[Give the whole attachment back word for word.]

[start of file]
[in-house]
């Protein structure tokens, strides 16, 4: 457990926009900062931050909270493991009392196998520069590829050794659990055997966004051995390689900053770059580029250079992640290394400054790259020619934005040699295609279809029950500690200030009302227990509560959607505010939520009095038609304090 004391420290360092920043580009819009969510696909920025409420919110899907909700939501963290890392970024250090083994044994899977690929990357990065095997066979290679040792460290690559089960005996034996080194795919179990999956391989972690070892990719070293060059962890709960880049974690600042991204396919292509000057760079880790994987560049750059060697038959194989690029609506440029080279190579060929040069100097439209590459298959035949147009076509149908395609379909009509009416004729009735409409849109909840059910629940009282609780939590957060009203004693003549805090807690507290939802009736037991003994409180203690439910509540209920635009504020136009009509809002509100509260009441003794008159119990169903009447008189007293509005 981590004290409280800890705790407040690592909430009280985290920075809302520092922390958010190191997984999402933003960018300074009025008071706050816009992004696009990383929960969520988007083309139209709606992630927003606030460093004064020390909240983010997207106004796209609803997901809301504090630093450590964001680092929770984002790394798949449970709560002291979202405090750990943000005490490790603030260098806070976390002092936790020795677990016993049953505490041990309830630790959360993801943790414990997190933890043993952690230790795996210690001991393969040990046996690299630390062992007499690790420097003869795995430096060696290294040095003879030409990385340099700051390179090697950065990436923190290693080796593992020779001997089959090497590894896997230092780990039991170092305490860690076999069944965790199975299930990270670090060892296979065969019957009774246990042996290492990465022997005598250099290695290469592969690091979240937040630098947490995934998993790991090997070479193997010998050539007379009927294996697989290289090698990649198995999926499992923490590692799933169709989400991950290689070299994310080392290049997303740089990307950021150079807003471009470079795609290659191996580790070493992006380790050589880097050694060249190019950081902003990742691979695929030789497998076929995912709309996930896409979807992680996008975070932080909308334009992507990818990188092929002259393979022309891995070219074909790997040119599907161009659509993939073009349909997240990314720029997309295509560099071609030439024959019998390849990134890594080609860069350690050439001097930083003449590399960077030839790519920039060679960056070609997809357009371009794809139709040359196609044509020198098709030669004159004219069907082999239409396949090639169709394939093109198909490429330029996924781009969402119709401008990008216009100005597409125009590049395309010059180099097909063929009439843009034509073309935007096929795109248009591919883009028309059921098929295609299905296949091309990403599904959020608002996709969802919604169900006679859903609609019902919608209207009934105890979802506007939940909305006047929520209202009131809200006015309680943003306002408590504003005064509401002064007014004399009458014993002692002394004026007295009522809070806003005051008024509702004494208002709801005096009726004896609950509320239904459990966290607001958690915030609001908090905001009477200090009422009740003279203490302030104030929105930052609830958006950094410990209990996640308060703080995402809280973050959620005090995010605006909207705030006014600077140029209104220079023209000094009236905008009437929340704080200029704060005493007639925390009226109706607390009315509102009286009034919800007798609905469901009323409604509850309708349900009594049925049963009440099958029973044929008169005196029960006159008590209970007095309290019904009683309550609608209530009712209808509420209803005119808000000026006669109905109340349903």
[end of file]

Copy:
[in-house]
């Protein structure tokens, strides 16, 4: 457990926009900062931050909270493991009392196998520069590829050794659990055997966004051995390689900053770059580029250079992640290394400054790259020619934005040699295609279809029950500690200030009302227990509560959607505010939520009095038609304090 004391420290360092920043580009819009969510696909920025409420919110899907909700939501963290890392970024250090083994044994899977690929990357990065095997066979290679040792460290690559089960005996034996080194795919179990999956391989972690070892990719070293060059962890709960880049974690600042991204396919292509000057760079880790994987560049750059060697038959194989690029609506440029080279190579060929040069100097439209590459298959035949147009076509149908395609379909009509009416004729009735409409849109909840059910629940009282609780939590957060009203004693003549805090807690507290939802009736037991003994409180203690439910509540209920635009504020136009009509809002509100509260009441003794008159119990169903009447008189007293509005 981590004290409280800890705790407040690592909430009280985290920075809302520092922390958010190191997984999402933003960018300074009025008071706050816009992004696009990383929960969520988007083309139209709606992630927003606030460093004064020390909240983010997207106004796209609803997901809301504090630093450590964001680092929770984002790394798949449970709560002291979202405090750990943000005490490790603030260098806070976390002092936790020795677990016993049953505490041990309830630790959360993801943790414990997190933890043993952690230790795996210690001991393969040990046996690299630390062992007499690790420097003869795995430096060696290294040095003879030409990385340099700051390179090697950065990436923190290693080796593992020779001997089959090497590894896997230092780990039991170092305490860690076999069944965790199975299930990270670090060892296979065969019957009774246990042996290492990465022997005598250099290695290469592969690091979240937040630098947490995934998993790991090997070479193997010998050539007379009927294996697989290289090698990649198995999926499992923490590692799933169709989400991950290689070299994310080392290049997303740089990307950021150079807003471009470079795609290659191996580790070493992006380790050589880097050694060249190019950081902003990742691979695929030789497998076929995912709309996930896409979807992680996008975070932080909308334009992507990818990188092929002259393979022309891995070219074909790997040119599907161009659509993939073009349909997240990314720029997309295509560099071609030439024959019998390849990134890594080609860069350690050439001097930083003449590399960077030839790519920039060679960056070609997809357009371009794809139709040359196609044509020198098709030669004159004219069907082999239409396949090639169709394939093109198909490429330029996924781009969402119709401008990008216009100005597409125009590049395309010059180099097909063929009439843009034509073309935007096929795109248009591919883009028309059921098929295609299905296949091309990403599904959020608002996709969802919604169900006679859903609609019902919608209207009934105890979802506007939940909305006047929520209202009131809200006015309680943003306002408590504003005064509401002064007014004399009458014993002692002394004026007295009522809070806003005051008024509702004494208002709801005096009726004896609950509320239904459990966290607001958690915030609001908090905001009477200090009422009740003279203490302030104030929105930052609830958006950094410990209990996640308060703080995402809280973050959620005090995010605006909207705030006014600077140029209104220079023209000094009236905008009437929340704080200029704060005493007639925390009226109706607390009315509102009286009034919800007798609905469901009323409604509850309708349900009594049925049963009440099958029973044929008169005196029960006159008590209970007095309290019904009683309550609608209530009712209808509420209803005119808000000026006669109905109340349903």